The culprits might be in North Korea, Russia or the office next door. They do not leave pools of blood or ransacked cupboards. Nevertheless, digital forensic scientists like Volker Wassermann and Dr. Alexander Schinner, Security Consultant at Telekom, know how to find valuable clues about the crime between the bits and bytes. An interview with IT forensics expert Wassermann – the Sherlock Holmes of IT.
Volker Wassermann is a certified, freelance IT expert and IT forensics analyst. The IT specialist is the managing proprietor and founder of birdge4IT.
Do hackers leave any traces?
Usually, some traces can be found. To find them, I analyze servers and users’ end devices such as smartphones or laptops. I evaluate log files and other records and also get in touch with providers and the IT service providers. Essentially, I examine all devices and networks the attacker was able to reach. This way I can reconstruct how they might have operated.
So you basically work like a detective?
The comparison with Sherlock Holmes is very apt. Every detail can help to track down the attacker. Is there anything in the network or on computers that is behaving differently to normal? Is there data where it doesn’t belong? Have any employees that have recently been dismissed tampered with data? With these individual pieces of the jigsaw, I can compose the whole picture at the crime scene.
Isn’t the crime scene just PCs, smartphones or servers?
Above all, when the attacker is an insider, you need to take a close look. They may have hidden something at the last minute. I have found secure digital (SD) cards inside lampshades and under the stand of a computer monitor.
Do you have to follow certain rules doing your work?
A key element of IT forensics is ensuring the digital evidence and all of the following activities will stand up in court. Otherwise, evidence would be rejected during a trail. I therefore document my methods comprehensively and completely. You cannot allow any mistakes. You can never let data media out of your sight. The evidence is therefore clearly labelled and secured in police storage facilities, just as with any other crime.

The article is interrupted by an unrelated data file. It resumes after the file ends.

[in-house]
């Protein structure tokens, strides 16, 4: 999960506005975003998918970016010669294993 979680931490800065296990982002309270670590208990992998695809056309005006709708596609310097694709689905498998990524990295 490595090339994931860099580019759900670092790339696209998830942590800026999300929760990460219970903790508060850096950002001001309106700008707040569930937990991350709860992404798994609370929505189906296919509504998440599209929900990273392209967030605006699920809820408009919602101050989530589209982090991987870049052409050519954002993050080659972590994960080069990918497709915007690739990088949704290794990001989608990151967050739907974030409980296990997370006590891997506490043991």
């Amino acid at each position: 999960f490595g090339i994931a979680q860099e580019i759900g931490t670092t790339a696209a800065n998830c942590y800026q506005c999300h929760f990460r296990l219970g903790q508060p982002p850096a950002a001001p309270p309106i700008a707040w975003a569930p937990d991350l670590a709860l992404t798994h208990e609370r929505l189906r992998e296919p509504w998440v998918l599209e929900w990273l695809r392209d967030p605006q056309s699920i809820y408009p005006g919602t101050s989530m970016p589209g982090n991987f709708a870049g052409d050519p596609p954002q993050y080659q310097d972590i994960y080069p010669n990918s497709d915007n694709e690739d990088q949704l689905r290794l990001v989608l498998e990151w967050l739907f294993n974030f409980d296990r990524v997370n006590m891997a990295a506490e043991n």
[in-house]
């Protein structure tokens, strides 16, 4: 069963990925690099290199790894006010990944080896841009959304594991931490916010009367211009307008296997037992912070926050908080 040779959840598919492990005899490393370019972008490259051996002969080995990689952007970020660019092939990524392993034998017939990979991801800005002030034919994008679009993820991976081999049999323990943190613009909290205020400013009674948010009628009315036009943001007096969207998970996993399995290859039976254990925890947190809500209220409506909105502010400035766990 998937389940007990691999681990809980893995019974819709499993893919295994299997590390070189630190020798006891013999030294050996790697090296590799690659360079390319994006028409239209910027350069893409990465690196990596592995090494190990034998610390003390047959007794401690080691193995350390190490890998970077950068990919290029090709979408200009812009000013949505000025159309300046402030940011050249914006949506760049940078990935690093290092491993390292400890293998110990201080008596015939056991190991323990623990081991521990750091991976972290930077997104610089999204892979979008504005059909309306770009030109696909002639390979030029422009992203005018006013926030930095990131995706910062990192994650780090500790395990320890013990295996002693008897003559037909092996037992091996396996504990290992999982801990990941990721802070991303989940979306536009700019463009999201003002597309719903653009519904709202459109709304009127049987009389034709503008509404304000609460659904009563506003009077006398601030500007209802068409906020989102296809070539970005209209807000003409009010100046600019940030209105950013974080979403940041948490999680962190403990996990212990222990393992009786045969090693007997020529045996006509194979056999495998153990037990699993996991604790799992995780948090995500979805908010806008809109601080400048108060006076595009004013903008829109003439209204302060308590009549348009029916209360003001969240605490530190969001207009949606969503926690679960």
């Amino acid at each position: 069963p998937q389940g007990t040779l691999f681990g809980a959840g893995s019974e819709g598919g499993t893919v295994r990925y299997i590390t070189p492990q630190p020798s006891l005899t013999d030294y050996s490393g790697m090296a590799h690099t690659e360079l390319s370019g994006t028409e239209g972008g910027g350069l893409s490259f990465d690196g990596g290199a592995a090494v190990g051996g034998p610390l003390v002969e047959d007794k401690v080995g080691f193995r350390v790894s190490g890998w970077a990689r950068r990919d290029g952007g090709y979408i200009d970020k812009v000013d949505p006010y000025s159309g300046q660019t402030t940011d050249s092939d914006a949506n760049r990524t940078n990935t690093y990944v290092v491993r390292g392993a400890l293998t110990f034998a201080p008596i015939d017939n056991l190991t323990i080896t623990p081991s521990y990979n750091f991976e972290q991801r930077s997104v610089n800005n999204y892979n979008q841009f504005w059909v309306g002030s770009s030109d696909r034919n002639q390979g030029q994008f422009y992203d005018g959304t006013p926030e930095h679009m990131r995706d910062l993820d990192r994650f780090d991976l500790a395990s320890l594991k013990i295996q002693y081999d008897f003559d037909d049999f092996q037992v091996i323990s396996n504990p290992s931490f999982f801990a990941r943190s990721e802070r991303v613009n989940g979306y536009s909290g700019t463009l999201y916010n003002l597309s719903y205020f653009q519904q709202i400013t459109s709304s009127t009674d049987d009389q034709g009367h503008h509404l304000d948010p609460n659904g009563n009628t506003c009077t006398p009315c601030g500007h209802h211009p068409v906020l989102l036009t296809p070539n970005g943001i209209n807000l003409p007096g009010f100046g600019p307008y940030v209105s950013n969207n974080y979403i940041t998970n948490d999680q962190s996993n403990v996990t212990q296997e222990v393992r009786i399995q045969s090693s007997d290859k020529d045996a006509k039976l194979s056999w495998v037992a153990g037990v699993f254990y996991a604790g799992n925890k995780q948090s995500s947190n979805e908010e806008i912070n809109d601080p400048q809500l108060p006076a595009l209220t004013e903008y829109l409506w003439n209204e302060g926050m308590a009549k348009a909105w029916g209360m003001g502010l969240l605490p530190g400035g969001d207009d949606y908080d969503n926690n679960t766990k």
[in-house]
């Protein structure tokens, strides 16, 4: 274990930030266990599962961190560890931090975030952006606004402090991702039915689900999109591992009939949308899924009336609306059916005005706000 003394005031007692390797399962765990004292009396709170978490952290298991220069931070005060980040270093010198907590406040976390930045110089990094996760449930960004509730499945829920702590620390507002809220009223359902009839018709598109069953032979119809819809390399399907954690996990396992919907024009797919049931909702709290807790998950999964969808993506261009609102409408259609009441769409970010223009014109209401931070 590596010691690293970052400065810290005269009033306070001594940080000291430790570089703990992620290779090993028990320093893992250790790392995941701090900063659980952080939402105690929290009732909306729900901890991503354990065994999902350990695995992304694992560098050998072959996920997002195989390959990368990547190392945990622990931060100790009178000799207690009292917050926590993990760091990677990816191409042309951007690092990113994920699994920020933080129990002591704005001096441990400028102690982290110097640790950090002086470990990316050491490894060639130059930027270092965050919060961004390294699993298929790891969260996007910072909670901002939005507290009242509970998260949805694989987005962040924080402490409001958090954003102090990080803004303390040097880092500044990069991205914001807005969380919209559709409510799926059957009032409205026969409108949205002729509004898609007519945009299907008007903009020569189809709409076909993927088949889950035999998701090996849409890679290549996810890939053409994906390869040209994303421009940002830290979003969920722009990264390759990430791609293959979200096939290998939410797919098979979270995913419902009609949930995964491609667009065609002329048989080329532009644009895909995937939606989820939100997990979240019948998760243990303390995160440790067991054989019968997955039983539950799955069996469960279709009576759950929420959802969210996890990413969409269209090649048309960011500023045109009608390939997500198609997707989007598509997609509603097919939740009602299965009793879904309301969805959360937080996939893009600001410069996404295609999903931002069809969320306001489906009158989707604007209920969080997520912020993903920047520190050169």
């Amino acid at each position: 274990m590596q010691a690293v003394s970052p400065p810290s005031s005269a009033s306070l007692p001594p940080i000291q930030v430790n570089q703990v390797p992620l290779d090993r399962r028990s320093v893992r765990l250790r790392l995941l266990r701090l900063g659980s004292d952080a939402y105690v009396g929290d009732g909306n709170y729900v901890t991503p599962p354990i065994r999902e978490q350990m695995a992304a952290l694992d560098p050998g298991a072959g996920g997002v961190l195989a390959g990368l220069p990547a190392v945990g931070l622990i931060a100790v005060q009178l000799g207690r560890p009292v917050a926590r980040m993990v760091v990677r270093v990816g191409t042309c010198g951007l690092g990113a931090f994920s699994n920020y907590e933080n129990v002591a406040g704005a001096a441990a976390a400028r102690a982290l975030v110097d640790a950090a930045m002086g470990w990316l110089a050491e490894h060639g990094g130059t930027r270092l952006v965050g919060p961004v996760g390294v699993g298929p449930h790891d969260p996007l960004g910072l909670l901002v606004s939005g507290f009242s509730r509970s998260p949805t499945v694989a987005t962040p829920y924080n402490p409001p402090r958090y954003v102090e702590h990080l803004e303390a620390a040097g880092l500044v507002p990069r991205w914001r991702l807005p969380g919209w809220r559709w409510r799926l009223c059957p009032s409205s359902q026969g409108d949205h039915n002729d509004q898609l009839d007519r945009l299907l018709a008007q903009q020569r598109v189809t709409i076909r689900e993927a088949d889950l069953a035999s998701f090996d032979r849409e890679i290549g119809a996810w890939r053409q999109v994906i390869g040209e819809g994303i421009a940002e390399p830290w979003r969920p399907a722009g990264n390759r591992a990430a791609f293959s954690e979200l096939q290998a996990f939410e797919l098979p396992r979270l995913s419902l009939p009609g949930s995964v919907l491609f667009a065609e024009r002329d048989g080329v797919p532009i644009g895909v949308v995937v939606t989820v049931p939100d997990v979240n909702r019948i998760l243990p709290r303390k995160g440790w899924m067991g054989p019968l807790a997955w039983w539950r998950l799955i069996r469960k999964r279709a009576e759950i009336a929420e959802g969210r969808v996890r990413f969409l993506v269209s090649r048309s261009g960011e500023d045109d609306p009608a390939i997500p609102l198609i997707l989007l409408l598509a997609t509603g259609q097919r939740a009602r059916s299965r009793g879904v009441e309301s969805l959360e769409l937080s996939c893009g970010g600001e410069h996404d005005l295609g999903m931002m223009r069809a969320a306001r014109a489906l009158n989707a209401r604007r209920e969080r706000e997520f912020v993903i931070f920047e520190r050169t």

Doesn’t every intervention in an IT system change the status quo?
An IT forensics experts require a recognized certification. For the analysis, I use forensically certified software and hardware. There are additional forensic devices that prevent anything being written on the hard drive that needs to be secured. Thus, I make a copy that cannot be changed, a complete copy of the data media, which I can then analyze. I also have the option of reconstructing deleted data, for instance on a smartphone.
What should companies do if they notice they have been the victim of an attack?
Stay calm, because an overhasty and incorrect first step can erase all clues. Then contact an IT forensics specialist. Why not the provider? They probably have knowledge about IT security, but not necessarily IT forensics or the procedures for dealing with such an event.
Is there anything the affected companies can do themselves?
Companies should be prepared and should develop a backup plan. They should know how to act in case of an attack. Which systems can be turned off and which should be kept running? Only then can you start disconnecting the right devices from the network. It is generally a big mistake, in contrast, to disconnect the device from its power source. Potential evidence could be deleted from the RAM as a result.